What to Expect During Inspections?

From finding an inspector to dealing with surprises — this is your guide to getting a house checked out.

The first thing you need to know about home inspection: You’ll feel all the feels.

There’s the excitement — the inspection could be the longest time you’re in the house, after the showing.

Right behind that comes … anxiety. What if the inspector finds something wrong? So wrong you can’t buy the house?

Then there’s impatience. Seriously, is this whole home-buying process over yet?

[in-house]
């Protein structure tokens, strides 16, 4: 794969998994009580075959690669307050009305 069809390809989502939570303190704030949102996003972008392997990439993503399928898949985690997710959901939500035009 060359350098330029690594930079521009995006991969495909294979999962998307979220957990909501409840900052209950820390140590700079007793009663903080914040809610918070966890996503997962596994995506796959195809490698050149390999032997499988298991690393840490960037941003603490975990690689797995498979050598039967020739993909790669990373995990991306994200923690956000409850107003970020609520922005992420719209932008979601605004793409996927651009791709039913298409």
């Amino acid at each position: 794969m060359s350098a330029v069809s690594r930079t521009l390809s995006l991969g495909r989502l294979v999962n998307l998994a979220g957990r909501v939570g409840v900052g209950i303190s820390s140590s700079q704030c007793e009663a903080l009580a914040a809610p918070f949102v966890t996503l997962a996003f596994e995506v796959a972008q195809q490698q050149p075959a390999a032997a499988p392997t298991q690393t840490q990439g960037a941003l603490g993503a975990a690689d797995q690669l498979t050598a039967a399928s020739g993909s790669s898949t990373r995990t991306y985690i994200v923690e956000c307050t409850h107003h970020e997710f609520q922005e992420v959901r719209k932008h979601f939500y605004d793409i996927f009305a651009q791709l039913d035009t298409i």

Not yet. But you’re close. So take a deep breath. Because the most important thing to know about home inspection: It’s just too good for you, as a buyer, to skip. Here’s why.

A Home Inspector Is Your Protector

An inspector helps you make sure a house isn’t hiding anything before you commit for the long haul. (Think about it this way: You wouldn’t even get coffee with a stranger without checking out their history.)

A home inspector identifies any reasonably discoverable problems with the house (a leaky roof, faulty plumbing, etc.). Hiring an inspector is you doing your due diligence. To find a good one (more on how to do that soon), it helps to have an understanding of what the typical home inspection entails.

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Your dream kitchen might end up being a nightmare.

An inspection is all about lists.